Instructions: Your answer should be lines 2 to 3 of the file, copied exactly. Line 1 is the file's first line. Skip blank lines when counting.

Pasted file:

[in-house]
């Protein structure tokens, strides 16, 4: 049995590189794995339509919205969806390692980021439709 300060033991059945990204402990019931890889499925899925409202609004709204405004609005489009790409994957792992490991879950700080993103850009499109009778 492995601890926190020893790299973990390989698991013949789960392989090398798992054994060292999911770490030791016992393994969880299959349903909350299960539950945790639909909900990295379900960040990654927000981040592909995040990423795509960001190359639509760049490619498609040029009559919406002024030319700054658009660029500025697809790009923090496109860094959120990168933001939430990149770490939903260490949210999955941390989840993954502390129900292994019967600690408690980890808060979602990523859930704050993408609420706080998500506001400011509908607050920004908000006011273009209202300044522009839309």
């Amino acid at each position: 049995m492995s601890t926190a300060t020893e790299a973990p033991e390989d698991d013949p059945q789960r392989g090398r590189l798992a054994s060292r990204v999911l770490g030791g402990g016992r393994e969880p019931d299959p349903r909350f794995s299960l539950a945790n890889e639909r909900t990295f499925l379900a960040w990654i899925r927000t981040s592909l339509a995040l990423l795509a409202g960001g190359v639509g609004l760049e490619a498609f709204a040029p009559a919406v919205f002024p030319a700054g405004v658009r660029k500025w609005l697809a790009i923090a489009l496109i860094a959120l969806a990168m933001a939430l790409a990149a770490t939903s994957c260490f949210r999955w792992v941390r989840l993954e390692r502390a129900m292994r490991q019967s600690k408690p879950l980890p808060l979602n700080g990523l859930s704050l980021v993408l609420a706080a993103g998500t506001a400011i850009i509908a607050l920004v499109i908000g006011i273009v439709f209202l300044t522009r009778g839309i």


């Protein structure tokens, strides 16, 4: 049995590189794995339509919205969806390692980021439709 300060033991059945990204402990019931890889499925899925409202609004709204405004609005489009790409994957792992490991879950700080993103850009499109009778 492995601890926190020893790299973990390989698991013949789960392989090398798992054994060292999911770490030791016992393994969880299959349903909350299960539950945790639909909900990295379900960040990654927000981040592909995040990423795509960001190359639509760049490619498609040029009559919406002024030319700054658009660029500025697809790009923090496109860094959120990168933001939430990149770490939903260490949210999955941390989840993954502390129900292994019967600690408690980890808060979602990523859930704050993408609420706080998500506001400011509908607050920004908000006011273009209202300044522009839309």
């Amino acid at each position: 049995m492995s601890t926190a300060t020893e790299a973990p033991e390989d698991d013949p059945q789960r392989g090398r590189l798992a054994s060292r990204v999911l770490g030791g402990g016992r393994e969880p019931d299959p349903r909350f794995s299960l539950a945790n890889e639909r909900t990295f499925l379900a960040w990654i899925r927000t981040s592909l339509a995040l990423l795509a409202g960001g190359v639509g609004l760049e490619a498609f709204a040029p009559a919406v919205f002024p030319a700054g405004v658009r660029k500025w609005l697809a790009i923090a489009l496109i860094a959120l969806a990168m933001a939430l790409a990149a770490t939903s994957c260490f949210r999955w792992v941390r989840l993954e390692r502390a129900m292994r490991q019967s600690k408690p879950l980890p808060l979602n700080g990523l859930s704050l980021v993408l609420a706080a993103g998500t506001a400011i850009i509908a607050l920004v499109i908000g006011i273009v439709f209202l300044t522009r009778g839309i």